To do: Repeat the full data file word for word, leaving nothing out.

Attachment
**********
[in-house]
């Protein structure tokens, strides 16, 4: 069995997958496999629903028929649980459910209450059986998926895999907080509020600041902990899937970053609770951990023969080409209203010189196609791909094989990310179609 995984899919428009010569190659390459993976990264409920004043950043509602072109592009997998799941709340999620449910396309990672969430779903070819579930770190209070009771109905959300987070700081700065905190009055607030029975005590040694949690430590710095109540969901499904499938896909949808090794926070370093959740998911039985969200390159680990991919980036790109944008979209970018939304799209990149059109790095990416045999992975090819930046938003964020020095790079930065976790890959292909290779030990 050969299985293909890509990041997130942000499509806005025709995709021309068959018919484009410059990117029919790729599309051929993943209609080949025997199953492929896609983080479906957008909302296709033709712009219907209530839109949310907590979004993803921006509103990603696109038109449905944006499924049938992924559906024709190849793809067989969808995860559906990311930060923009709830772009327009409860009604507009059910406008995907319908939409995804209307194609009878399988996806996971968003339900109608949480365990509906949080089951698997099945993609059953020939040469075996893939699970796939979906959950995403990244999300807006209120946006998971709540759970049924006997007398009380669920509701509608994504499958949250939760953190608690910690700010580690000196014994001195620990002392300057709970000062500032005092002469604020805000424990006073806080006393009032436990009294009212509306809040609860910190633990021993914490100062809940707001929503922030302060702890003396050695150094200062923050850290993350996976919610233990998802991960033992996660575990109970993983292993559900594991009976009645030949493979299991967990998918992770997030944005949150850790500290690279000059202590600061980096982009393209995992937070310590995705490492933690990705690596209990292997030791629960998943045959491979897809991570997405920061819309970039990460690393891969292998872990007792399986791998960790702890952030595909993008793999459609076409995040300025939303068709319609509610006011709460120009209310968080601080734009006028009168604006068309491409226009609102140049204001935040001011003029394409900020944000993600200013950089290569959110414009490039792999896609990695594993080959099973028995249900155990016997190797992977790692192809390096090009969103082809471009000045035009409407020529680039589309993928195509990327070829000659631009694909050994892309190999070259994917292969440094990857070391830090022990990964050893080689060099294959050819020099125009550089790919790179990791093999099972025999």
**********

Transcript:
[in-house]
């Protein structure tokens, strides 16, 4: 069995997958496999629903028929649980459910209450059986998926895999907080509020600041902990899937970053609770951990023969080409209203010189196609791909094989990310179609 995984899919428009010569190659390459993976990264409920004043950043509602072109592009997998799941709340999620449910396309990672969430779903070819579930770190209070009771109905959300987070700081700065905190009055607030029975005590040694949690430590710095109540969901499904499938896909949808090794926070370093959740998911039985969200390159680990991919980036790109944008979209970018939304799209990149059109790095990416045999992975090819930046938003964020020095790079930065976790890959292909290779030990 050969299985293909890509990041997130942000499509806005025709995709021309068959018919484009410059990117029919790729599309051929993943209609080949025997199953492929896609983080479906957008909302296709033709712009219907209530839109949310907590979004993803921006509103990603696109038109449905944006499924049938992924559906024709190849793809067989969808995860559906990311930060923009709830772009327009409860009604507009059910406008995907319908939409995804209307194609009878399988996806996971968003339900109608949480365990509906949080089951698997099945993609059953020939040469075996893939699970796939979906959950995403990244999300807006209120946006998971709540759970049924006997007398009380669920509701509608994504499958949250939760953190608690910690700010580690000196014994001195620990002392300057709970000062500032005092002469604020805000424990006073806080006393009032436990009294009212509306809040609860910190633990021993914490100062809940707001929503922030302060702890003396050695150094200062923050850290993350996976919610233990998802991960033992996660575990109970993983292993559900594991009976009645030949493979299991967990998918992770997030944005949150850790500290690279000059202590600061980096982009393209995992937070310590995705490492933690990705690596209990292997030791629960998943045959491979897809991570997405920061819309970039990460690393891969292998872990007792399986791998960790702890952030595909993008793999459609076409995040300025939303068709319609509610006011709460120009209310968080601080734009006028009168604006068309491409226009609102140049204001935040001011003029394409900020944000993600200013950089290569959110414009490039792999896609990695594993080959099973028995249900155990016997190797992977790692192809390096090009969103082809471009000045035009409407020529680039589309993928195509990327070829000659631009694909050994892309190999070259994917292969440094990857070391830090022990990964050893080689060099294959050819020099125009550089790919790179990791093999099972025999």